In experimenting with the power of basic neural networks to learn particular functions, I was wondering whether a neural network can learn a random neural network. That is, if we take a neural network $N_0$ of some fixed shape, and randomly initialize the parameters, and then take another neural network $N_1$ of the same shape and train $N_1$ to produce the function given by $N_0$, what happens?

I feel like this is a natural question, and predict that there are others who have tried to do the same. I'm finding it difficult to search for relevant results, though.

Can anyone tell me whether this has been tried before, and where I can find the experimenters' observations?

  • 1
    $\begingroup$ Neural networks have the universal approximation quality, so this problem isn't meaningfully different from any other neural network task. $\endgroup$ – Sycorax Sep 1 '17 at 14:57
  • $\begingroup$ I feel that any universal approximation theorem (that I know of) is not especially relevant to this question: clearly $N_1$ could know the function coded by $N_0$, since the network has the same shape, but I am interested in whether or not it could learn it. Edit: Particularly via standard stochastic techniques like the SGD, but open to analytic methods if that matters. $\endgroup$ – Mees de Vries Sep 1 '17 at 15:00
  • $\begingroup$ @MeesdeVries Of course $N_1$ could learn $N_0,$ but it could also fall into a local minimum. I'd say the more complex $N_0,$ and the less samples we have, the less likely $N_1$ is to learn $N_0$ exactly. For example, if $N_0$ is a linear function plus some extremely subtle deviations that are small compared to noise, $N_1$ is likely to capture the linear model but not the deviations. Also keep in mind that there are different weight settings that are equivalent. For example, for any hidden layer with $k$ nodes, any of the $k!$ re-orderings of those nodes give equivalent results. $\endgroup$ – Bridgeburners Sep 1 '17 at 15:08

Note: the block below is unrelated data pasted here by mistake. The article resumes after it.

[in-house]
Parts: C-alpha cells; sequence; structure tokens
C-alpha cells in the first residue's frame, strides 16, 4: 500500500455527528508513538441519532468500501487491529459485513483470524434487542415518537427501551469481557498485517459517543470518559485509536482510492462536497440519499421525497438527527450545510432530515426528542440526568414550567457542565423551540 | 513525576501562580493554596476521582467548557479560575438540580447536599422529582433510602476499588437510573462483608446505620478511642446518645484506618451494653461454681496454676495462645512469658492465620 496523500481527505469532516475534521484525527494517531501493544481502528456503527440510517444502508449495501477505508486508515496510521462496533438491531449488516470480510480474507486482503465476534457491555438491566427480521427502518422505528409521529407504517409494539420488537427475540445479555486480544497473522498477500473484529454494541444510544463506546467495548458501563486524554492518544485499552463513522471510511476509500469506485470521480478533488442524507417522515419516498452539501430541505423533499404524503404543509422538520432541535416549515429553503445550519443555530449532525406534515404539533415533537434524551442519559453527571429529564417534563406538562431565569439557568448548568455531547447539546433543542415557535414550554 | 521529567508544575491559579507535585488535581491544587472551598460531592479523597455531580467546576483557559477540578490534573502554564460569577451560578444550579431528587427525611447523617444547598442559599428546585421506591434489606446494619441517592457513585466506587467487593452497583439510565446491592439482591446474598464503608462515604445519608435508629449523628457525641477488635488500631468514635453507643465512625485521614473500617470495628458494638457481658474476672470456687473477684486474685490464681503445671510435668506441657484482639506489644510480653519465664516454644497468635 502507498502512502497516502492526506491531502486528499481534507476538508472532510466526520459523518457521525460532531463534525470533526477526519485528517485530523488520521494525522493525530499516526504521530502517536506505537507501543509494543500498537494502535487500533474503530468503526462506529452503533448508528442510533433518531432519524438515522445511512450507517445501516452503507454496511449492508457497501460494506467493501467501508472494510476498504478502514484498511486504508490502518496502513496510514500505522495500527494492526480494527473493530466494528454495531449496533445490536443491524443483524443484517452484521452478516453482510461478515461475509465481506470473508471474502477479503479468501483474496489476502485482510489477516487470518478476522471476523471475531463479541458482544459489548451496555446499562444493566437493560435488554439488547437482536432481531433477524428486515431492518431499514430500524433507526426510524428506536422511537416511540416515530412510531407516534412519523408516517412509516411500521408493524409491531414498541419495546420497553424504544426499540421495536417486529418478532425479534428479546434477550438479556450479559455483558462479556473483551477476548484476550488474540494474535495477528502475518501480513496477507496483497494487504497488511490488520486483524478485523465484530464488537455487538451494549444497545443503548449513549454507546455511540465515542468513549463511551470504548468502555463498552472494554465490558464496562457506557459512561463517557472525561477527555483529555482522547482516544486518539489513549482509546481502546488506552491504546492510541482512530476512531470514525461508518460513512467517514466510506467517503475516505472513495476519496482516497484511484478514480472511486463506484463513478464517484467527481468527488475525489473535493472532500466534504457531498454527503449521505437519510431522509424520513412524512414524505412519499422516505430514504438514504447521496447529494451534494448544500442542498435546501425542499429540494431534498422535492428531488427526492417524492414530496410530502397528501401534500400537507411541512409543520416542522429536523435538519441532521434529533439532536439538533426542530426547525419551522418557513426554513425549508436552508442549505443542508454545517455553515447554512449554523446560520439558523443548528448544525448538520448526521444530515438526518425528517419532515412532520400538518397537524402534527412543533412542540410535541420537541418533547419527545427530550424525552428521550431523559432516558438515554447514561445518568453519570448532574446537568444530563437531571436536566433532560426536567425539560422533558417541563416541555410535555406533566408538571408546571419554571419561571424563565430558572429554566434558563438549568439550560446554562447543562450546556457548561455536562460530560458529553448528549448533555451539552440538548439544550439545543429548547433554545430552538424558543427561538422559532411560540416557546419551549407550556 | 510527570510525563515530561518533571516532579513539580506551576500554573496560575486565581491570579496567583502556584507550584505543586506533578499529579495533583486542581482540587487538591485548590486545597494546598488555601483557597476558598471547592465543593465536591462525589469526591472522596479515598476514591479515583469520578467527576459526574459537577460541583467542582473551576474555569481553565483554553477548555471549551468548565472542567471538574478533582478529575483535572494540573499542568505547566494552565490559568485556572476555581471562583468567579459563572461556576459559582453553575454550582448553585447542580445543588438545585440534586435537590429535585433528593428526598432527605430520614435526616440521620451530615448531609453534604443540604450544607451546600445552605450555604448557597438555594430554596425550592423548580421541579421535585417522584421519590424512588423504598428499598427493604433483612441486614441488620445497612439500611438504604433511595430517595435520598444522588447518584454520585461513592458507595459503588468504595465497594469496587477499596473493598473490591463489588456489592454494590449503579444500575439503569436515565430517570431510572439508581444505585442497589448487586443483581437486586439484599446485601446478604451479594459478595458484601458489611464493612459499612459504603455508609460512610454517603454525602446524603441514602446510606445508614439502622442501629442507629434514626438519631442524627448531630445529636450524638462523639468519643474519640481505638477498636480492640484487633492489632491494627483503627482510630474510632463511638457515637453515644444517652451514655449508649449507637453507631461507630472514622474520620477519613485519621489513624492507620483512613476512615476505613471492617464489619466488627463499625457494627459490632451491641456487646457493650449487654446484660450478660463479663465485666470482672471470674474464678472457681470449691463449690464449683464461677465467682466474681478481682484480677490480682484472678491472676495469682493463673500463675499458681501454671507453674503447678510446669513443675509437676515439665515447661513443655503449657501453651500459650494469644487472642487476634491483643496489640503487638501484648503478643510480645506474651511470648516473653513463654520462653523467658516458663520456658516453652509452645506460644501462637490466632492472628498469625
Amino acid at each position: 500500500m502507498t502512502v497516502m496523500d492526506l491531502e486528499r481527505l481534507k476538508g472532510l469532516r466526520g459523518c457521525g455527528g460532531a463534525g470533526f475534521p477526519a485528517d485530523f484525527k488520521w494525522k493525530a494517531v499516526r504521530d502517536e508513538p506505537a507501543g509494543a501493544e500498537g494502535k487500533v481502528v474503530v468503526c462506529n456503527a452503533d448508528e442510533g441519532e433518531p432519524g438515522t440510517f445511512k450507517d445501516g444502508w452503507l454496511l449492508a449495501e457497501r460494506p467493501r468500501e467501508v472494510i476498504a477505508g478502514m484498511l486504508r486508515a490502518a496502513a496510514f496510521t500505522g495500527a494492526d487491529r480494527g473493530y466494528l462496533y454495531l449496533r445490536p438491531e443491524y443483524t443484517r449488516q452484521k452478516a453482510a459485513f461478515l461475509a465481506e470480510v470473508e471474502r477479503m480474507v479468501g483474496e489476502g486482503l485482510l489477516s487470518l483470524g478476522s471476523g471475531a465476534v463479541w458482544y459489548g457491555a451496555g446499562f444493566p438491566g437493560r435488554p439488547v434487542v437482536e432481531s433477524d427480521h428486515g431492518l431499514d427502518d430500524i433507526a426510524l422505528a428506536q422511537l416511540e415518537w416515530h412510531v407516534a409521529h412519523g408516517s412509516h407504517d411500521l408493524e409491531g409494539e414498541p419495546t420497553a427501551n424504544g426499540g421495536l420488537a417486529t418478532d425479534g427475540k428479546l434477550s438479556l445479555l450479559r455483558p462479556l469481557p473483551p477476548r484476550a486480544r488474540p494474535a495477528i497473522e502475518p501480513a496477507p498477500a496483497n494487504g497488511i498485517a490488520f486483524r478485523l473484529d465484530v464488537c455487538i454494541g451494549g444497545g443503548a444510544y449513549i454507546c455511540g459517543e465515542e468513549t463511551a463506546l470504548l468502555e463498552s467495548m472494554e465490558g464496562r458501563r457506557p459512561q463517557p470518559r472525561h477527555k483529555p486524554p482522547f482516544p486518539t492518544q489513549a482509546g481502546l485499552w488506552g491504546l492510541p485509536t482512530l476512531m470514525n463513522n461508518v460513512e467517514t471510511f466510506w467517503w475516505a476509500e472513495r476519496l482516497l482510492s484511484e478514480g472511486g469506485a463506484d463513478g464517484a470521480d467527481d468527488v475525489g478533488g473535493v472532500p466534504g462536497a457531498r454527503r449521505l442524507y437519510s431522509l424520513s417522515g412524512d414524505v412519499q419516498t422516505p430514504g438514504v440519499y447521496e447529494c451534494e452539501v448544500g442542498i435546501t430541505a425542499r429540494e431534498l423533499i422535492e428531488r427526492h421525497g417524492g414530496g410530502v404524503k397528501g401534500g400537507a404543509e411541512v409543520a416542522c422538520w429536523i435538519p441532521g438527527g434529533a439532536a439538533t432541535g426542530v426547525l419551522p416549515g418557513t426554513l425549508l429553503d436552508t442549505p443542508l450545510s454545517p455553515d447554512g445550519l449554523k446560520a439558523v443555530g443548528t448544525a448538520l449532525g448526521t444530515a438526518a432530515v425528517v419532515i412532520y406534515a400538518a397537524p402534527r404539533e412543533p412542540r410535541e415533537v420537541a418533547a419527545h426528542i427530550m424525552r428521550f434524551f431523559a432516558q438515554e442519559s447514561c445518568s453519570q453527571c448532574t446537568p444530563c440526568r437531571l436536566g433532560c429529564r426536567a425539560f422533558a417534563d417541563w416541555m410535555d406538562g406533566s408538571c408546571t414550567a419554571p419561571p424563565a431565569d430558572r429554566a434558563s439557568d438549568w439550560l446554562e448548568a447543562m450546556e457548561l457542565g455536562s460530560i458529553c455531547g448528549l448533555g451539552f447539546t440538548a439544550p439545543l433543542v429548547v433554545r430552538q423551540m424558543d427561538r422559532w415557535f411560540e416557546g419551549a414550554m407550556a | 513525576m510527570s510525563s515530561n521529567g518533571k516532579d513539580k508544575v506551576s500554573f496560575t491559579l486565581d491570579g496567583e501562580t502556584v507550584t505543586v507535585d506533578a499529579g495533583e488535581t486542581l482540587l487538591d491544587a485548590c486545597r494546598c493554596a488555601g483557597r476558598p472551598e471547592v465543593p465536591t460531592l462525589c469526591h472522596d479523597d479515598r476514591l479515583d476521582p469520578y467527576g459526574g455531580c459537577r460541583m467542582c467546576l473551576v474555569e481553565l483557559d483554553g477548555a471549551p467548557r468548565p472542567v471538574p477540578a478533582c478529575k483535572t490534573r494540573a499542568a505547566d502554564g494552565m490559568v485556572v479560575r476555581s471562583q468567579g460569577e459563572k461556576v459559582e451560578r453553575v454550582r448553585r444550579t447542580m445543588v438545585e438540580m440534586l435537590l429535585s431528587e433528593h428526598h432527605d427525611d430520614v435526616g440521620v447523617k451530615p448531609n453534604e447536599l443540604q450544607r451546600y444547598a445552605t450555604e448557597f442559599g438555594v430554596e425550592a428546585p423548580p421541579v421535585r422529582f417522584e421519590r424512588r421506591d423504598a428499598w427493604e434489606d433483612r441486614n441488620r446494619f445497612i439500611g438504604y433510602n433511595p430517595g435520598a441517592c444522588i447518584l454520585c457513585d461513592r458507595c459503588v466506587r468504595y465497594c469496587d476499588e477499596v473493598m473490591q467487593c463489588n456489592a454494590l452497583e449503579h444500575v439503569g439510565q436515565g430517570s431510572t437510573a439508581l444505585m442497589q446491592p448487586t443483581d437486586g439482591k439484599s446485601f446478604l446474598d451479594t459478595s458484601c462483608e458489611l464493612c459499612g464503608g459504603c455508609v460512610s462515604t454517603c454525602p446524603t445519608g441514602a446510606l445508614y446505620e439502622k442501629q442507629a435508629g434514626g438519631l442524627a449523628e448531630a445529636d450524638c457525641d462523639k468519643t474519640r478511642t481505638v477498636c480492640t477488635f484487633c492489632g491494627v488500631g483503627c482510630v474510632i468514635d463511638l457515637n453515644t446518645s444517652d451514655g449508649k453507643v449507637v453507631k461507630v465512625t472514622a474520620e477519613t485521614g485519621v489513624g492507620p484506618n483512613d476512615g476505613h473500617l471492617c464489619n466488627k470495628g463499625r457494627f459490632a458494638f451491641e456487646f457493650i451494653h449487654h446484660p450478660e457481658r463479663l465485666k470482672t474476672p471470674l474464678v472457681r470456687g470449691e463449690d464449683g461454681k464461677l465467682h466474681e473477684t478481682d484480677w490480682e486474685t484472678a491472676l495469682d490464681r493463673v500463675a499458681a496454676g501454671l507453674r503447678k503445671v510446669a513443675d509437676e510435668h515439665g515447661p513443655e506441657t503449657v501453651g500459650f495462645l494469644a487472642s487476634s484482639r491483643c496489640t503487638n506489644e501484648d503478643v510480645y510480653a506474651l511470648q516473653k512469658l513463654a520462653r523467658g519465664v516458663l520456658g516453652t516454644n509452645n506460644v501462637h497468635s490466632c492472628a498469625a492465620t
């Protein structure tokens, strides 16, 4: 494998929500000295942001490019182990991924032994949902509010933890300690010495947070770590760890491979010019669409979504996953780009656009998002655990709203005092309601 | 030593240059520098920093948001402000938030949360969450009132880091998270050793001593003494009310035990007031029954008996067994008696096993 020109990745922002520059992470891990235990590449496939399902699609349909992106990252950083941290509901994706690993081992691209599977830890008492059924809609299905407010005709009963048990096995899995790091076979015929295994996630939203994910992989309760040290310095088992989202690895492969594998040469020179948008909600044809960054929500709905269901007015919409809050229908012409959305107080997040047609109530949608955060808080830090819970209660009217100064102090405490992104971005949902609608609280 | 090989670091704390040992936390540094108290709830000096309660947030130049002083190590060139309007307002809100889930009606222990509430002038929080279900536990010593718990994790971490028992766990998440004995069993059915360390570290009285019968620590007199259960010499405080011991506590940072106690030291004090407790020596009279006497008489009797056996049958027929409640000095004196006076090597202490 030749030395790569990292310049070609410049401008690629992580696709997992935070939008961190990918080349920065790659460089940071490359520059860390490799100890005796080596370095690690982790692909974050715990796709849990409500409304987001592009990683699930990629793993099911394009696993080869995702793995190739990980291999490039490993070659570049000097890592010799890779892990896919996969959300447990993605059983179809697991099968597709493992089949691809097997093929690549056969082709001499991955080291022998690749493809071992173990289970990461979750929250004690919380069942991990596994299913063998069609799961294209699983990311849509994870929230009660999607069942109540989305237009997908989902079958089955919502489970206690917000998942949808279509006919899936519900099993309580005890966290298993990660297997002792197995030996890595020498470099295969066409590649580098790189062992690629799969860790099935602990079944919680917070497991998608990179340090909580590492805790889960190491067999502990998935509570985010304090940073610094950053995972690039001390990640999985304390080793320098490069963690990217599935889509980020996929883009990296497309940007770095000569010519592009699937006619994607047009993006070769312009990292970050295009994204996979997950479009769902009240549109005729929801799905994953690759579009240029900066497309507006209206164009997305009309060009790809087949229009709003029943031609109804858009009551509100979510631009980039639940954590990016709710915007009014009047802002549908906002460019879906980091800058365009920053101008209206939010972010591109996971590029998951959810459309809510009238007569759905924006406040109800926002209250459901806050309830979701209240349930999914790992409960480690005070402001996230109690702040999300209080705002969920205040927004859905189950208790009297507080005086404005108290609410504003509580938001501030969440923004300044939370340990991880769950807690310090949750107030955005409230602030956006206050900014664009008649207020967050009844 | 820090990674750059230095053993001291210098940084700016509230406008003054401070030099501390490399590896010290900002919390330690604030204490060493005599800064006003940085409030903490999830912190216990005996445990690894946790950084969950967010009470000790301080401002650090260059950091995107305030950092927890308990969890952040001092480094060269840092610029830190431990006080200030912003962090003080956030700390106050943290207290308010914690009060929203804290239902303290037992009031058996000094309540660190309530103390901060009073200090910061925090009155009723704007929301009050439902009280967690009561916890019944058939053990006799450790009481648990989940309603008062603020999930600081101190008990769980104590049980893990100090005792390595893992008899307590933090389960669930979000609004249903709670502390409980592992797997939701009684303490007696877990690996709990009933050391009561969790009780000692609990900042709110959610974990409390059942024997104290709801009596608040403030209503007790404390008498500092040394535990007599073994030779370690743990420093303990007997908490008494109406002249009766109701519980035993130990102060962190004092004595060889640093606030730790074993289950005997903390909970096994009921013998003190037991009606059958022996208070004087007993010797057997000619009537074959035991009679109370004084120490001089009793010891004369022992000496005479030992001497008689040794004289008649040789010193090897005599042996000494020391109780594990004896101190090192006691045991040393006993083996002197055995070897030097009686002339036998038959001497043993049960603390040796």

• $\begingroup$ The ability of $N_1$ to learn is subject to the same constraints of every other ANN application: you have some data and want to generalize. Choices of architecture, size, regularization and data limitations will all qualify the universal approximation property, so all that's left is to establish what degree of precision is desired at different configurations (since $N_0$ gives you potentially infinite data). $\endgroup$ – Sycorax Sep 1 '17 at 15:17
  • $\begingroup$ These are all things that I have considered, but I am interested in actual experiments. How well does $N_1$ learn $N_0$, and under what assumptions (there are of course a lot of parameters here: depth, width, activation, training algorithm...). In practice, not in theory. $\endgroup$ – Mees de Vries Sep 1 '17 at 18:58

I'm not aware of any studies to this effect. As Sycorax pointed out in the comments, neural networks are universal function approximators. In theory you could learn to approximate any neural network $N_0$ with another neural network $N_1$. But as Bridgeburners points out, the more complicated $N_0$ the less likely $N_1$ is to learn it correctly. For this reason, I don't think anyone has found it worthwhile to study in general.

If you're interested in reverse-engineering neural networks, then there are some results that might help you:

  1. Tramèr, F., et al. (2016). Stealing machine learning models via prediction APIs. 25th Usenix Security Symposium.
  2. Oh, S., et al. (2018). Towards reverse-engineering black-box neural networks. ICLR 2018.

Your Answer

By clicking “Post Your Answer”, you agree to our terms of service, privacy policy and cookie policy

Not the answer you're looking for? Browse other questions tagged or ask your own question.